Thus, the cohesion is provided by the bonding agent. According to Eq. (16), the amount of cohesion depends on the ratio of the portion of a total cross-sectional area that is occupied by CaL-W mix, and the total cross-sectional area. The cohesion also depends on the stress in the CaL-W mix (*σ*_{l+w}) and the effective friction angle of the S-CaL-W mix (Φ′). In addition, Eq. (15) shows that S-CaL-W mix can sustain a shear stress in the absence of normal stress. This further implies that it also possesses a tensile strength, which is clearly derived from the presence of the bonding agent.

Eq. (16) also gives the following expression for a stress in the CaL-W paste:

$${\sigma}_{l+w}=\frac{{c}^{\prime}}{\frac{{A}_{l+w}}{A}\mathrm{tan}{\varphi}^{\prime}}\text{\hspace{1em}(17)}$$(17)

Next, the expression for the limiting normal stress (*σ*_{l}), which is the maximum normal stress that can be applied to the S-CaL-W mix while still producing a larger peak shear stress at failure as compared to dry sand, is given as follows:

$${\sigma}_{l}=\frac{{c}^{\prime}}{\mathrm{tan}{{\phi}^{\prime}}_{{{\rm X}}_{l}=0\%}\text{-}\mathrm{tan}{\phi}^{\prime}}\text{\hspace{1em}(18)}$$(18)

For normal stresses larger than the limiting normal stress, the S-CaL-W mix is superseded in ranking of peak shear stress by the dry sand. The limiting normal stress provided by each percent of CaL content decreases with the increasing CaL content (Figure 8). It remains the largest in configuration B, followed by C, A, E, and D. Configuration C is positioned high because of the lowest value of the friction angle in dry sand at relative compaction of 90%. In addition, the range of normalized limiting stress for a given *χ*_{l} decreases with increasing *χ*_{l}.

Figure 8 Normalized limiting stress versus gravimetric lignin content.

Figure 9 shows an increase in a normalized cohesion with an increase in the normalized area ratio. All sample configurations except A, C, D, and E at 2% of CaL appear to follow a unique trend.

Figure 9 Normalized cohesion versus normalized area ratio (all points).

Figure 10 shows an increase in the normalized cohesion with an increase in the normalized area ratio for a smaller number of sample configurations than those included in Figure 9.

Figure 10 Normalized cohesion versus normalized area ratio (selected points).

Sample configurations in Figure 10 were selected by excluding 2A, 2C, 2D, 2E, 9B, and all configurations at *χ*_{l}=14%. This improved the regression coefficient significantly (from 0.47 to 0.89). Furthermore, the depicted graph shows that the peak experimentally obtained value of a normalized cohesion is about 4 (kPa/%). To provide a rationale for excluding the aforementioned sample configurations from Figure 10, a mass of CaL-water mix is divided by the total mass of the mix. This provides the mass of the bonding agent as a percentage of the total mass of the mix. It is because the bonding agent consists of extremely small CaL particles that the percentage of CaL-W paste resembles the percentage of fines contained in the coarse-grained soils, which is evaluated during the soil classification procedure. The results are shown in .

Table 2 Ratio of a mass of S-CaL-W paste and a total mass of the S-CaL-W mix.

They indicate that there is simply not enough of CaL-W paste at very low water and gravimetric CaL contents corresponding to sample configurations 2A, 2C, 2D, and 2E because these configurations result in the percentage of fines smaller than 5%. This is based on the fact that sands containing <5% of fines are named clean sands according to the Unified Soil Classification System (USCS) [15]. On the other end of the spectrum sands with more than 12% fines contain a significant amount of fines, thus losing the gradation characteristics in their name and ending up only as simply clayey and/or silty sands. In analogy with this USCS [15] procedure, the sample configurations that contain more than 12% fines are also excluded in Figure 10 as they are likely to form a different material. Furthermore, the results depicted in Figure 9 clearly indicate that there is an overabundance of a bonding agent for sample configurations containing more than 12% fines. Thus, the increase in cohesion becomes not only significantly smaller but also the difference in normalized cohesion values among the sample configurations A, B, C, D, and E becomes significantly smaller at *χ*_{l}=14%. This also indicates that the effect of void ratio and water content becomes less significant at 14% of CaL. In addition, Figure 9 shows that sample configurations 2A, 2B, 2C, and 2D are all located away from all remaining sample configurations. In summary, the results shown in Figure 10 and indicate that the mixes containing anywhere from 4% to 9% of CaL (including 2B and excluding 9B) exhibit a common behavior, which differs from the remaining samples (Bold values in ). This behavior corresponds to the range of an effective contribution of the CaL-water paste. Specifically, the lower bound of the range indicates that a sufficient amount of CaL-water is necessary, and the upper bound indicates that too much of CaL-water paste begins to weaken the S-CaL-W mix. The latter probably happens because of the lower strength of CaL-W mix as compared to the sand skeleton and also because of the possibility that sand particles might be pulled away from each other due to the presence of too much CaL-water paste. This can also be observed in Figure 11, which shows optical microscope scans of S-CaL-W mixes at 0, 6, and 14% of CaL. The balance of CaL, water, and sand appears to be nearly optimal in Figure 11B because CaL-W paste appears to coat the sand particles evenly without the presence of too much paste. On the other hand, at 14% of CaL, which is depicted in Figure 11C, the overabundance of lignin is evident, thus pushing the sand particles away from each other.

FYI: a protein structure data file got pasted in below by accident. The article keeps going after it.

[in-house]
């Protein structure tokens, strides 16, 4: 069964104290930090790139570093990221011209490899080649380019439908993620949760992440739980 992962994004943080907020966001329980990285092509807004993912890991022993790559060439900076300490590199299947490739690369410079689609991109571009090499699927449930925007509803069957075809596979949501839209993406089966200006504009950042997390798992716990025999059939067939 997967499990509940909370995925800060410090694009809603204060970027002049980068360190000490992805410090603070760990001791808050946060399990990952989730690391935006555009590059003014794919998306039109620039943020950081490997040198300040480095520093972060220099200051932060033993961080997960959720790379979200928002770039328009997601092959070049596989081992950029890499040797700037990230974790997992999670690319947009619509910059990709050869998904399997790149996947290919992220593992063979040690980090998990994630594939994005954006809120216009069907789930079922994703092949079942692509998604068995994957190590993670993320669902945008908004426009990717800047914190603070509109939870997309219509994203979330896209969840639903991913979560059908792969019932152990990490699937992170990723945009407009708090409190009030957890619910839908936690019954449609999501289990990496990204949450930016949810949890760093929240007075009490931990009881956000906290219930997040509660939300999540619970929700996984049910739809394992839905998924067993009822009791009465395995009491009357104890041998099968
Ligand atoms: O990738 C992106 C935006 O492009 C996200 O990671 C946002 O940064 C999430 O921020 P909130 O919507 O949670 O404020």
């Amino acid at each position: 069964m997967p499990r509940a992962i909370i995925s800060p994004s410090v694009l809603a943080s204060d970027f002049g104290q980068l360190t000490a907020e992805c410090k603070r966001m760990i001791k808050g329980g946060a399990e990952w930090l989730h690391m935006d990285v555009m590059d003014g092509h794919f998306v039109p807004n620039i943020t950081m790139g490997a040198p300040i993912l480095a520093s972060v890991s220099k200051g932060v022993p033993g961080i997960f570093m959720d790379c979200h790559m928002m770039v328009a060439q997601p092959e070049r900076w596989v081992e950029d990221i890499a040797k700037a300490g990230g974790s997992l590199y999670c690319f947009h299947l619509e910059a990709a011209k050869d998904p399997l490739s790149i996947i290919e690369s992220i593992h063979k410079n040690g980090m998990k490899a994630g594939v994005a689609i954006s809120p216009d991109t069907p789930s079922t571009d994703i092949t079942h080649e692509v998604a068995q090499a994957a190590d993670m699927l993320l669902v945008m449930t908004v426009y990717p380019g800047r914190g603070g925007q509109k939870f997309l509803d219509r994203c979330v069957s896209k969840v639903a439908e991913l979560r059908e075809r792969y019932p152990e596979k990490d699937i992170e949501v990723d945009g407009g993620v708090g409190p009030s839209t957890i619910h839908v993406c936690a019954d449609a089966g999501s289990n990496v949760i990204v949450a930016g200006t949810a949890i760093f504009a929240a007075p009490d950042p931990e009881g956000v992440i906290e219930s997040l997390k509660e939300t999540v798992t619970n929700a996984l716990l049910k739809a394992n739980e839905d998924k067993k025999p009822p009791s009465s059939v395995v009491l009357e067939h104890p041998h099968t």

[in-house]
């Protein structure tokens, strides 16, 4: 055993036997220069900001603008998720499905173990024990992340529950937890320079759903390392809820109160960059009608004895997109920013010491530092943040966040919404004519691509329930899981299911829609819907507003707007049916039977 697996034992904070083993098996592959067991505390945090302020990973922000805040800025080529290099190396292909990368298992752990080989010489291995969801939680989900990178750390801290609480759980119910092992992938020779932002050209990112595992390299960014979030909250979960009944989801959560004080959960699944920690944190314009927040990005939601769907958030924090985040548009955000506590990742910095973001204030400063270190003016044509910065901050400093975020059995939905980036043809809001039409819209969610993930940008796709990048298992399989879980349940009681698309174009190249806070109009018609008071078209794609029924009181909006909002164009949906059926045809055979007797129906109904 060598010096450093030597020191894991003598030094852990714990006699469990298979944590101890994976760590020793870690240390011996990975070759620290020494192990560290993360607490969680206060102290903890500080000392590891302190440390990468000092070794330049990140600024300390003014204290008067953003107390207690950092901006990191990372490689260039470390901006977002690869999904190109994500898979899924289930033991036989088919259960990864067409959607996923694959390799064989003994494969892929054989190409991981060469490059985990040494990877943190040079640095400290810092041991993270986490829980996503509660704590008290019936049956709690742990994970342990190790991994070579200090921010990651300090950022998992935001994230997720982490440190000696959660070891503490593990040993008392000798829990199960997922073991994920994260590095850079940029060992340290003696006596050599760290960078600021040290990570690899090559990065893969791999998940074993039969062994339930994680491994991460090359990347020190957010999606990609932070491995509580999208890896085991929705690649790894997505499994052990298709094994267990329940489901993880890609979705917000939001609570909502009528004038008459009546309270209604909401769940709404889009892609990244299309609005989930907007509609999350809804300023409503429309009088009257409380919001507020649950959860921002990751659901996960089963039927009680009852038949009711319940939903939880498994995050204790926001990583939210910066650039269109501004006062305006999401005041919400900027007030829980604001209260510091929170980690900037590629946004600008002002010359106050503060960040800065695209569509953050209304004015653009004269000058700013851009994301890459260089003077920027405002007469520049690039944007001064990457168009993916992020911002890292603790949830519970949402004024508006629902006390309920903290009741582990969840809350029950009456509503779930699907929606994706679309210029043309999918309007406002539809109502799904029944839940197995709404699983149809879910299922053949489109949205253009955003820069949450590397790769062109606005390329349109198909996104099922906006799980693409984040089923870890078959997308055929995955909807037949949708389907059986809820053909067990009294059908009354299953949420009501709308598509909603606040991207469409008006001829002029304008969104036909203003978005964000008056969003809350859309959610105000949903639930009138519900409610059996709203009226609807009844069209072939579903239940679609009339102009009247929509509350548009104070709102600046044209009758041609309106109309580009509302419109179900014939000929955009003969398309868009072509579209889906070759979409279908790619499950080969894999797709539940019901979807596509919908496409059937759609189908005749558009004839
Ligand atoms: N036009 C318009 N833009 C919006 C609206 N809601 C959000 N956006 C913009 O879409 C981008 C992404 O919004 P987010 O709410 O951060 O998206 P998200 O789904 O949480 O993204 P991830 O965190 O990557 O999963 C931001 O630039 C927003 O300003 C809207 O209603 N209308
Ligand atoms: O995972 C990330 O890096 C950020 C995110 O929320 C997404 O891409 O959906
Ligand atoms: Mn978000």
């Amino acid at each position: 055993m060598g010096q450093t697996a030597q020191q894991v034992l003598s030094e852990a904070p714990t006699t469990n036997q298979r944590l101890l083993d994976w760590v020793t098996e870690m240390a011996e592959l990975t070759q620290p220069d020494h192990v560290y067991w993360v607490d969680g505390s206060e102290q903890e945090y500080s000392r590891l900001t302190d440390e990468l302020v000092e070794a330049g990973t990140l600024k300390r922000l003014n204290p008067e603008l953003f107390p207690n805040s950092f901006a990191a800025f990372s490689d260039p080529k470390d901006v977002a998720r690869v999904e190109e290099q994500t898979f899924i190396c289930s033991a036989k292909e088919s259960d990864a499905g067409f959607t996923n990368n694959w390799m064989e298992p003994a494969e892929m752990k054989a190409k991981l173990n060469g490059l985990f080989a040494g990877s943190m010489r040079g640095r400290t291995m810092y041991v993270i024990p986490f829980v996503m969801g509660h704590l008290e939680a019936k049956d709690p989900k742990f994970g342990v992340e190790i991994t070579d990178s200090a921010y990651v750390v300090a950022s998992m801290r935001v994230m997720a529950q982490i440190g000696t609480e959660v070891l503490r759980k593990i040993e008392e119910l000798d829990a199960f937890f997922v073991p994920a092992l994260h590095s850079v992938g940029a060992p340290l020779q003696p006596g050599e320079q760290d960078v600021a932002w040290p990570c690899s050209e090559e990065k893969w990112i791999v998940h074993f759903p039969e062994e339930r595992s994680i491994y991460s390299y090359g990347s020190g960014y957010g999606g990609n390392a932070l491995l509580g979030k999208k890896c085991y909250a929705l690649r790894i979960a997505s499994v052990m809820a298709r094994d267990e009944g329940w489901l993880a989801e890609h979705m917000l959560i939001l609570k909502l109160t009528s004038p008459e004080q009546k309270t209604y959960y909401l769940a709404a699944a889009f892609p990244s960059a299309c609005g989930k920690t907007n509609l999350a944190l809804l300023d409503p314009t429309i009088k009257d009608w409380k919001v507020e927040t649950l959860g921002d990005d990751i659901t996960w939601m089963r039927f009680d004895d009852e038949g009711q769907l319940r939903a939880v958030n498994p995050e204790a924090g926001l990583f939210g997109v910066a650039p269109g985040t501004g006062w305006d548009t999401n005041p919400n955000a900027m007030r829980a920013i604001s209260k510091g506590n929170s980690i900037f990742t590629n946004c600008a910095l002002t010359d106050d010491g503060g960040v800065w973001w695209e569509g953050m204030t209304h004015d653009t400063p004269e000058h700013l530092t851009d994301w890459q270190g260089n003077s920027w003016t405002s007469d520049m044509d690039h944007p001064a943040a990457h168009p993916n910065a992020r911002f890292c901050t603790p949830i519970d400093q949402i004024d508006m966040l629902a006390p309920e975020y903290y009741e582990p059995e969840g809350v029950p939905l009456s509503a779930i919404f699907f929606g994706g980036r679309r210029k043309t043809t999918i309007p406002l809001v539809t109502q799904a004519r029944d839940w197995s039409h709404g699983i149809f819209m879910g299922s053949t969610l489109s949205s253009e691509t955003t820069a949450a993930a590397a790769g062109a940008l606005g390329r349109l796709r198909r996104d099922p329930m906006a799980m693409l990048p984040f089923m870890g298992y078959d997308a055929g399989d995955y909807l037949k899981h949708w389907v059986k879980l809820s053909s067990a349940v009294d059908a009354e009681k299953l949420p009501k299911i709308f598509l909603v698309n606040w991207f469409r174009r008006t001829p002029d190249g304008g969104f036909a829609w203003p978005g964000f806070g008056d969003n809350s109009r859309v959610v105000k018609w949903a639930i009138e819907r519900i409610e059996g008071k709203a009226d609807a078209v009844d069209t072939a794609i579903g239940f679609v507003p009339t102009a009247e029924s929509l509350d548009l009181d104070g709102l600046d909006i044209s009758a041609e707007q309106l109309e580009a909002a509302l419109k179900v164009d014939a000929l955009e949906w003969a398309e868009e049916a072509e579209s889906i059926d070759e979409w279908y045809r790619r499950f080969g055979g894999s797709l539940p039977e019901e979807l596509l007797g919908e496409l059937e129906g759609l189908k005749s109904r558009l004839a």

Figure 11 Magnified image of (A) *χ*_{l}=0% (dry sand), (B) S-CaL-W mix for *χ*_{l}=6%, and (C) S-CaL-W mix for *χ*_{l}=14%.

Figure 10 can serve as a design chart, which is based on the experimental data from this study. Specifically, by first selecting the water content, void ratio, and CaL content the material design curve depicted in Figure 10 provides the normalized cohesion, which can be obtained for the selected parameters.